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Tuesday, July 9, 2013

Advice to New Teachers: Never Underestimate the Motivational Power of Laziness

Today we began discussing "argumentation" in my writing class.  I tried something different.  It needs some fine-tuning, but overall I think it proved fairly effective in introducing the topic.

When I walked in, I told the class that, having looked at their work thus far this summer--and considering that we have only about two weeks left before the final exam--I had decided that they needed more practice with high-stakes, in-class writing.  Tomorrow, therefore, I was going to give them an in-class essay exam that would count toward their final grade--unless they could convince me not to.

Well, all of a sudden, these students--who constantly protest that they cannot come up with any ideas when given a writing assignment--began barraging me with reasons why they shouldn't have to take an exam tomorrow: They already have too much work to do for my class, as well as any other classes they might be taking.  They had just taken an essay exam, so there was no need to do another one.  The class syllabus says nothing about the possibility of additional exams (the most compelling reason, actually).  And besides, Mr. Solipsist, you don't really want to grade another set of essays, do you?  (OK, that was the most compelling reason.)  And not only did they have these reasons, they also had support for these reasons--logical, relevant support!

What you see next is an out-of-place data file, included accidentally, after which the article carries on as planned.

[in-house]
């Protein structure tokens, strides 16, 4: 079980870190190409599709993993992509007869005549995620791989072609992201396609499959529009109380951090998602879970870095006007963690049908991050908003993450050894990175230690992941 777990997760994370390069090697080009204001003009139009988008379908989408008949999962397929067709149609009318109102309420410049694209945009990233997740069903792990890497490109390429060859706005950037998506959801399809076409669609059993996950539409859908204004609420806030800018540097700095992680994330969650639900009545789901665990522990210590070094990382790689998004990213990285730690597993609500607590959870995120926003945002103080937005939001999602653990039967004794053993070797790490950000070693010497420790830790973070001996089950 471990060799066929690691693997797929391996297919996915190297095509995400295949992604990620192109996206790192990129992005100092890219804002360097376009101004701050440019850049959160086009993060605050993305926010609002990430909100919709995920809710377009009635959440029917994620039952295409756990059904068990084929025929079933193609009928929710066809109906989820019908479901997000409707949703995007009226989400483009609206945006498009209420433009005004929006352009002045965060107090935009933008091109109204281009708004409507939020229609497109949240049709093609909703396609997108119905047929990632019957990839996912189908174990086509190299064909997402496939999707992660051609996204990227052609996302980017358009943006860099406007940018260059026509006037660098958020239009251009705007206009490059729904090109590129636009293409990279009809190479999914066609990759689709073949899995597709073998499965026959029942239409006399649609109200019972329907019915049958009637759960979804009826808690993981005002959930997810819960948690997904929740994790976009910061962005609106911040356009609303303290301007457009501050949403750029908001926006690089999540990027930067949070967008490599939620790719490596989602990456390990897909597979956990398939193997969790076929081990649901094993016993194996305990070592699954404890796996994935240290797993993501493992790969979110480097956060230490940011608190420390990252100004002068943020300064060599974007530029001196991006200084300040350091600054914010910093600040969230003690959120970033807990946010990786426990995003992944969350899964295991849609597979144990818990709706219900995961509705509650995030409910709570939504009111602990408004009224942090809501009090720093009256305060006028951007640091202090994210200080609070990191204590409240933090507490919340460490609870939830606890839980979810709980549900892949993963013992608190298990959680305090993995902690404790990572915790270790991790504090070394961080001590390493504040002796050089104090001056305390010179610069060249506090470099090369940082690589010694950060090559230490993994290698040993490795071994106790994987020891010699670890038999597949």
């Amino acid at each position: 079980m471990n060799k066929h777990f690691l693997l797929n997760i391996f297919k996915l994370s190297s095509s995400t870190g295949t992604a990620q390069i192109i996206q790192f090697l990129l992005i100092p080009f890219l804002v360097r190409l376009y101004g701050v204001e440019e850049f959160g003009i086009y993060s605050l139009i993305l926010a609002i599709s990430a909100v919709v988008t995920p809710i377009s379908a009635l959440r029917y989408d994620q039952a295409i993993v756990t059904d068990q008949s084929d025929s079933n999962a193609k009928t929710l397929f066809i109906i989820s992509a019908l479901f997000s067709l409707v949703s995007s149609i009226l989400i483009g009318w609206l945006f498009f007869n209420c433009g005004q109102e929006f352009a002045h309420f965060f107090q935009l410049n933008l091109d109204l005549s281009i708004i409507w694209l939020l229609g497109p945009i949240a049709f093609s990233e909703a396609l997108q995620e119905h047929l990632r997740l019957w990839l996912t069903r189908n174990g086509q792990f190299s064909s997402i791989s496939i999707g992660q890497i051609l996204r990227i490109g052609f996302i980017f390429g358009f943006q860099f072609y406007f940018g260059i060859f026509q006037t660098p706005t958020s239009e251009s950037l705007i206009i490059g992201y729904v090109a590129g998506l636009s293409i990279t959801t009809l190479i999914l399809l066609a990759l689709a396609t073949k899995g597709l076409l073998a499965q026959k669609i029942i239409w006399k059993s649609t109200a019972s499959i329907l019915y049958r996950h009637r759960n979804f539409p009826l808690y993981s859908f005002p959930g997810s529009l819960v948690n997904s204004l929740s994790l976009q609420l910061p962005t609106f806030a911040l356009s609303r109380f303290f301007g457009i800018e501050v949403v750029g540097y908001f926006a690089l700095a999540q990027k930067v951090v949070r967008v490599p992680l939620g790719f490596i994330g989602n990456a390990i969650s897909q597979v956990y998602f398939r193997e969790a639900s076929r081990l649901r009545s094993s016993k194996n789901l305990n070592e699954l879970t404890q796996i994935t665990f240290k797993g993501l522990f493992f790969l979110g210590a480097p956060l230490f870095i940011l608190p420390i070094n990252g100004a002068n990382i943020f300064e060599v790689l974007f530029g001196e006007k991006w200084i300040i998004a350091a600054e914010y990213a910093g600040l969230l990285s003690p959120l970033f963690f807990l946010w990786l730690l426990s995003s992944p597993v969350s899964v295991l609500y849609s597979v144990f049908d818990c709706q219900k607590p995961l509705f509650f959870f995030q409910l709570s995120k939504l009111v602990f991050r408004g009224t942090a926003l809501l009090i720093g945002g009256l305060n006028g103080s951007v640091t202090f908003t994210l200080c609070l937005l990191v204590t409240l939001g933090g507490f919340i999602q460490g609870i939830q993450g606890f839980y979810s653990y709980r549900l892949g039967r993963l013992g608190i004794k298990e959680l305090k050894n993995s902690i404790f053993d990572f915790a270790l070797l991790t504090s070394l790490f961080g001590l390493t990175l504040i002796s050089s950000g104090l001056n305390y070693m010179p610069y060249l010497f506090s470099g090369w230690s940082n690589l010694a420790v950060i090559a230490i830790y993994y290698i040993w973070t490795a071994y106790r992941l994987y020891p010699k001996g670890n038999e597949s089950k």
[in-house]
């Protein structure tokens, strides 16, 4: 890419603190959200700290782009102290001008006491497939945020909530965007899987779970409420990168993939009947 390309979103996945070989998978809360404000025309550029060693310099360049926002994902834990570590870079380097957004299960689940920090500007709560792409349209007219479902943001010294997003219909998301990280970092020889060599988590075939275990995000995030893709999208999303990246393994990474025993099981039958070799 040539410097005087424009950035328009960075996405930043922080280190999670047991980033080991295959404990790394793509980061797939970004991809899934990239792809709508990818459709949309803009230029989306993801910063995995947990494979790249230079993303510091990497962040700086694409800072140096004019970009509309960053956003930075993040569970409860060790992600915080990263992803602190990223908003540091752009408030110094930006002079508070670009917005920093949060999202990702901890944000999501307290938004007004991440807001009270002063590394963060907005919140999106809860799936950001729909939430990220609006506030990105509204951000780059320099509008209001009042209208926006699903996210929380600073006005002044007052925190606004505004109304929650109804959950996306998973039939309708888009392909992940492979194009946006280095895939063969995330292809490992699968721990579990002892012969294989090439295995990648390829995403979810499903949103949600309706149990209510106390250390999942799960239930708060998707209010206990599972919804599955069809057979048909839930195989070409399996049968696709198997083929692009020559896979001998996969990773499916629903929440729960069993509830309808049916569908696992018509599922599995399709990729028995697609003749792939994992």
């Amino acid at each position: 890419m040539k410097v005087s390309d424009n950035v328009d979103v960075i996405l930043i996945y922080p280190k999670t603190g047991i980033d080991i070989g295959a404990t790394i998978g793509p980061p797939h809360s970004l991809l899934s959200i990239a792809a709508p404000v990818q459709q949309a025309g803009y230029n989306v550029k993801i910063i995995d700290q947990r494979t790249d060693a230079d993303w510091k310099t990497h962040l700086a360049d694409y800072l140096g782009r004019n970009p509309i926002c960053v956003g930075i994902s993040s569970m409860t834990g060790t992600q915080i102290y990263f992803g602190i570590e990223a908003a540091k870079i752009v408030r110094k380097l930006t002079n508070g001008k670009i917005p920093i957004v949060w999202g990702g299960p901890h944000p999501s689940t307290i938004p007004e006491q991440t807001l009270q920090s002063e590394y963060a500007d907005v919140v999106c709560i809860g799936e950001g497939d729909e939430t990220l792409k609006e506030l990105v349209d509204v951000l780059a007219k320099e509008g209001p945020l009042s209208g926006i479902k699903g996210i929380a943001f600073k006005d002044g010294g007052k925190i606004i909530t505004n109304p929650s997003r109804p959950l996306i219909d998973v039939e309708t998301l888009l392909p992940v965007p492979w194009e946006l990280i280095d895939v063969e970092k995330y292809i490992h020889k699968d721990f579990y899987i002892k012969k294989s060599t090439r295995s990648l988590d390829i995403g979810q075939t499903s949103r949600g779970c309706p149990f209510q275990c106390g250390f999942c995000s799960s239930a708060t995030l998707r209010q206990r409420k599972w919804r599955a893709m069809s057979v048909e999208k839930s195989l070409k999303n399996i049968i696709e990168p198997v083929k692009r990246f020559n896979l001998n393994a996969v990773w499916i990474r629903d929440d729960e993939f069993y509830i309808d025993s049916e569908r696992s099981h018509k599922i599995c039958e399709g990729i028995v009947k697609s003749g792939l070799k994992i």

Need I say that there never was going to be an exam tomorrow?  ('Cause I'll be damned if I was about to grade a whole 'nother set of essays!)  I imagine that some of my more perceptive students, who knew we were going to discuss argumentation today, figured out that I was bluffing and merely wanted to demonstrate the uses of argument in everyday life.  One thing I need to think about for the next time I try this is whether I actually should be prepared to give a test if the class's attempts at persuasion fall short.  Nevertheless, today anyway, the whole class participated in a discussion, for a change, and with minimal prodding from me.  If nothing else, I enjoyed seeing a real-life demonstration of the idea that writing is easy if you have something important--important to you--to say.

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